Although news of the impending appointment broke several weeks ago, it was subject to federal Cabinet approval and only officially announced overnight.
Mitzevich last night posted a photograph of himself on Instagram with former NGA director Betty Churcher, saying he was honoured to be appointed to the new role in Canberra and “build on the extraordinary legacy”. He also thanked the Art Gallery of SA for “eight wonderful years”.
In a statement, the AGSA said gallery deputy director Mark Horton and assistant director, artistic programs Lisa Slade had been appointed acting co-directors until a new director was appointed, with the national recruitment process beginning this month.
Gallery board chair Tracey Whiting said Mitzevich had proven the “perfect choice” to help the gallery change direction and “re-invigorate public interest and public discourse around art in society”, with his achievements including growth in attendances to almost 800,000 a year.
“He leaves the gallery in a strong position, on the brink of a major capital project for the former Royal Adelaide Hospital site,” Whiting said.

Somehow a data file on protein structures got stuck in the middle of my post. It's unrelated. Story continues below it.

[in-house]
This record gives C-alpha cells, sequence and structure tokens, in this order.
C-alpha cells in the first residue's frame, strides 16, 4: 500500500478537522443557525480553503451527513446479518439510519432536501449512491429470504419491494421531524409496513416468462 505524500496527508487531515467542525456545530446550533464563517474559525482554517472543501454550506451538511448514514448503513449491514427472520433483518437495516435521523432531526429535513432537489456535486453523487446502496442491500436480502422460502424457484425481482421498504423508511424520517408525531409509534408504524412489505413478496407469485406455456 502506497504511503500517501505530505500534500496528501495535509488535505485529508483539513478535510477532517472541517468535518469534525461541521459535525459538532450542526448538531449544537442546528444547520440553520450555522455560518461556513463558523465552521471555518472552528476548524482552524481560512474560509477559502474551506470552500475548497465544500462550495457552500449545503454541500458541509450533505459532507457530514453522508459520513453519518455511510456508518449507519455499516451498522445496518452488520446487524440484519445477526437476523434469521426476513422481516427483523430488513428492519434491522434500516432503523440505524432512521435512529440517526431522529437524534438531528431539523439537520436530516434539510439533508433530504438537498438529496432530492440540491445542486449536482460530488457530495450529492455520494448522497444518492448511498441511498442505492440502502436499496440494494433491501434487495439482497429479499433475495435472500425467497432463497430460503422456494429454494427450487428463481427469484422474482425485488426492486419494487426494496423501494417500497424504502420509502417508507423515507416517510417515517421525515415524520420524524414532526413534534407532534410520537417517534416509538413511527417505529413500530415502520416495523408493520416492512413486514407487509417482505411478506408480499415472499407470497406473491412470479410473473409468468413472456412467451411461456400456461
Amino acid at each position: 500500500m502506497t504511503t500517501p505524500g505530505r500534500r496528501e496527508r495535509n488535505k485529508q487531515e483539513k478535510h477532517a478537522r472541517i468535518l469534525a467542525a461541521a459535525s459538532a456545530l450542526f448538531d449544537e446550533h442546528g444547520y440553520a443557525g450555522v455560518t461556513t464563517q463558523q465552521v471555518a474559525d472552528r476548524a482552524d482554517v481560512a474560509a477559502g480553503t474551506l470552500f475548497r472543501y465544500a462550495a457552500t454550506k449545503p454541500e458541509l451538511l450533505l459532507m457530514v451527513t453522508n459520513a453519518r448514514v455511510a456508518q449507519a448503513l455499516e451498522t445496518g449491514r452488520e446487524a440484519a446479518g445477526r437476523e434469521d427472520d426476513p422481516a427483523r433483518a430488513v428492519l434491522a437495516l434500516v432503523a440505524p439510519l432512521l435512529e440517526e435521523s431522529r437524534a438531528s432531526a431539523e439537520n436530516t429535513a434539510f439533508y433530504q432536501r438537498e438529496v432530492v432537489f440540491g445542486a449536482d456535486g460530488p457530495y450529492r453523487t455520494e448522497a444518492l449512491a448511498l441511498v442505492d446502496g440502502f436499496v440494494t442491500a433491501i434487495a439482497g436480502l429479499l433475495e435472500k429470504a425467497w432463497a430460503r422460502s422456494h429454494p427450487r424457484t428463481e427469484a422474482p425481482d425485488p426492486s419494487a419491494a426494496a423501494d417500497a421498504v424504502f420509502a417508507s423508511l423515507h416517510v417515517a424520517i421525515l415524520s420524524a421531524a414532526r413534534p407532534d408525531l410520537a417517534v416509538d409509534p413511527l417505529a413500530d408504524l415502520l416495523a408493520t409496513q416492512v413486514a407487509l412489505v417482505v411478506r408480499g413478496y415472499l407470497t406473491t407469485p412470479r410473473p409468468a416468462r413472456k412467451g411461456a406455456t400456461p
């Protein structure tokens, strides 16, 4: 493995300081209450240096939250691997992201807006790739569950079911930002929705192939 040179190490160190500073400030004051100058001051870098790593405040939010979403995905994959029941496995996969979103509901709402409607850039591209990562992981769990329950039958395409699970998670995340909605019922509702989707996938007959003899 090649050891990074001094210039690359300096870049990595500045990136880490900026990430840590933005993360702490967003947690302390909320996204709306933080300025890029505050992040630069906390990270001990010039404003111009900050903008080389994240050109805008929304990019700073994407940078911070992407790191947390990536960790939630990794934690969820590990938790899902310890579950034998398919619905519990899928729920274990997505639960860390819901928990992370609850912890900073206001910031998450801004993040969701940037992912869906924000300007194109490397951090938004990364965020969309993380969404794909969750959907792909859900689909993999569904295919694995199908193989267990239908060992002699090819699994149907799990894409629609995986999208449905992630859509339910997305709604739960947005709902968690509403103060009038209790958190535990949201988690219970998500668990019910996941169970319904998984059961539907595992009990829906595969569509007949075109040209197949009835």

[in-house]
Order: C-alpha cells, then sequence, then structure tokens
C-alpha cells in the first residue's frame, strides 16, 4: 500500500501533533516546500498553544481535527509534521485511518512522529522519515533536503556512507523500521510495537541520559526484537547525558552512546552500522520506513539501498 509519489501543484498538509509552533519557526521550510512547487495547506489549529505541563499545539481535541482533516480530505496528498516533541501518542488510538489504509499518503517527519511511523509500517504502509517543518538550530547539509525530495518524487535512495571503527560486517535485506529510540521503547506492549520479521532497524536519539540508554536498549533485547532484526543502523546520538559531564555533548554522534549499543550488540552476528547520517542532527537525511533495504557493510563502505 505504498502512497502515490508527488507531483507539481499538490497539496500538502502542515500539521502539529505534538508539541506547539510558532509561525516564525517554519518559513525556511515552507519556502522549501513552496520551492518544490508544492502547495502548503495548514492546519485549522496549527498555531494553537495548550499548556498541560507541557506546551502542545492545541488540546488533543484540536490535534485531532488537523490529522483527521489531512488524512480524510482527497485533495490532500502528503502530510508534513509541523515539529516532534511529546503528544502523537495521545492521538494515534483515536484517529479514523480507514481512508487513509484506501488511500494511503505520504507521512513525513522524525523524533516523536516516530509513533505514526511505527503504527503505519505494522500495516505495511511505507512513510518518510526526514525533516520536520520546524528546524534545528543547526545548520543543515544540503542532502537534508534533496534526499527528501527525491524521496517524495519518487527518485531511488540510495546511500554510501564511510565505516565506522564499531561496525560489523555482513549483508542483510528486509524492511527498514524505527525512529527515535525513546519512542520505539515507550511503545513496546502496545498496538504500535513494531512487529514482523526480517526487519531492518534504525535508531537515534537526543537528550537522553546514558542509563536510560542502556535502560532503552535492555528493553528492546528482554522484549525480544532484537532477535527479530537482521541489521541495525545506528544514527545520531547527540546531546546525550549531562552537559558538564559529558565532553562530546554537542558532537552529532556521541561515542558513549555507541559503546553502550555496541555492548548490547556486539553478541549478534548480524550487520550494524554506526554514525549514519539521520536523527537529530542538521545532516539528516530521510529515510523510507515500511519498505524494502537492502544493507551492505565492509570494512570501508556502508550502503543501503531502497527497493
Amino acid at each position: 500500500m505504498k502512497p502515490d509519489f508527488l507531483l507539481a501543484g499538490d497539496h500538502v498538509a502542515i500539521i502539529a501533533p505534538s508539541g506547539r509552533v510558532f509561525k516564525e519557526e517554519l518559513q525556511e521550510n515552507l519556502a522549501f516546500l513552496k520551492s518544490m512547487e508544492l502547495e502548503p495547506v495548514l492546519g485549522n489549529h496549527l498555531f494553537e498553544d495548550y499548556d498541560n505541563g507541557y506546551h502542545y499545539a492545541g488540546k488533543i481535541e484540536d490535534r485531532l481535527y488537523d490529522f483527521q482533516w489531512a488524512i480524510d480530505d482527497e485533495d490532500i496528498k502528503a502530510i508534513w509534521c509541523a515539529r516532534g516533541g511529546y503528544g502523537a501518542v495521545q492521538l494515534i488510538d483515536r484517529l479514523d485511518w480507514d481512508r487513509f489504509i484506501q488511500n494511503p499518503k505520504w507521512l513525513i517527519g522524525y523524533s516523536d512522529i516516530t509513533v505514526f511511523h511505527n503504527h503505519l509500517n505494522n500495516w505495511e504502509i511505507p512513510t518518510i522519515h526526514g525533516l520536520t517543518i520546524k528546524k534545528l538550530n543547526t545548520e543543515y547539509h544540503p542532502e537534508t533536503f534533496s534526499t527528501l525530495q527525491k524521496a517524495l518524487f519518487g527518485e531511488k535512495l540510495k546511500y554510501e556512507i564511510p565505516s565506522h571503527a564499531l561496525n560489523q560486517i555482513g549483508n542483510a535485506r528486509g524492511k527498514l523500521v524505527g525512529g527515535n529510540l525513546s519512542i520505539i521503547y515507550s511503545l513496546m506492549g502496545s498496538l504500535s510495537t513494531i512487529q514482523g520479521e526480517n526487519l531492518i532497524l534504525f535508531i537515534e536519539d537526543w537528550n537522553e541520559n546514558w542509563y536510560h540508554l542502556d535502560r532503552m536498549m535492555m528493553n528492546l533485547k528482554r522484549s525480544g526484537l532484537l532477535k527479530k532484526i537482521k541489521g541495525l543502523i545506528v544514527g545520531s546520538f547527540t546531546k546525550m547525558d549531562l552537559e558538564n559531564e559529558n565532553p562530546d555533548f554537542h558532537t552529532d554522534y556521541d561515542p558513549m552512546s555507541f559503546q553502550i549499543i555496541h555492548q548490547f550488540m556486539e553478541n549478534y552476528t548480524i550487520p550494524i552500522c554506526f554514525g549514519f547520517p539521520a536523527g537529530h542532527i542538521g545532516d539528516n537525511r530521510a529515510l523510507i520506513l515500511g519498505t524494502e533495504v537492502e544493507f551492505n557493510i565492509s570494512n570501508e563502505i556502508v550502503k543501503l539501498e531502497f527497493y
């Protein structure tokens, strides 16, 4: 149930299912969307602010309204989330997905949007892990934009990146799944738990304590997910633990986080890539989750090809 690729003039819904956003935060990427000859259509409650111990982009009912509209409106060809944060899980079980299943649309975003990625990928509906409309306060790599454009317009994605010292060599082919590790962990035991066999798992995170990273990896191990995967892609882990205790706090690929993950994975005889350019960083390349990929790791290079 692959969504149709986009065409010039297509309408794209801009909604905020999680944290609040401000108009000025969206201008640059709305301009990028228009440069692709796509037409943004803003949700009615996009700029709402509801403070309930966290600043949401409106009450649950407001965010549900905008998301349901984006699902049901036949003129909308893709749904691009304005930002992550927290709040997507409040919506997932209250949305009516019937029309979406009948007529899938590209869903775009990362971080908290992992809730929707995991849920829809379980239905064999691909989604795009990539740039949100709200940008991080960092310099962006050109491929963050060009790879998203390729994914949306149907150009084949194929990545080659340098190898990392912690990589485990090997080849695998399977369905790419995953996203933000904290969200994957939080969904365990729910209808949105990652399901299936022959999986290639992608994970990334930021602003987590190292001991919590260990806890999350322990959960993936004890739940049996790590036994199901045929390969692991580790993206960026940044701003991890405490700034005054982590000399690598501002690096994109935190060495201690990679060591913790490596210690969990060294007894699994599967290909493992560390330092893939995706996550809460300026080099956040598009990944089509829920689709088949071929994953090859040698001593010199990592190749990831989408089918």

“The board is excited by the prospect of appointing a director who can realise the vision of a new gallery, someone with relevant experience in managing a billion-dollar art collection, an immensely talented curatorial team and building an iconic institution with a global impact.”
Mitzevich conceived the plans for an internationally significant new contemporary gallery and sculpture park – dubbed the Adelaide Contemporary – for the old RAH site, winning support from former state premier Jay Weatherill. Ahead of the state election, then Opposition Leader and now Premier Steven Marshall announced his own plan to build Australia’s first national indigenous art and culture gallery on the old RAH site, although it was unclear how this would fit with Adelaide Contemporary.
AGSA has appointed arts administrator Michael Lynch, chair of the Adelaide Contemporary design competition, as special adviser to the Art Gallery Board to “assist with the delivery” of the new contemporary gallery.
Mitzevich will leave his current role at the end of this month and begins as director at the National Gallery in July, replacing retiring director Gerard Vaughan.
During his tenure in Adelaide he spearheaded a renewal in private giving and oversaw an acquisitions strategy that resulted in more than 4200 works of art enter the gallery collection – including a $4.5 million landscape by French Impressionist painter Camille Pissarro, described as the gallery’s most significant ever acquisition.
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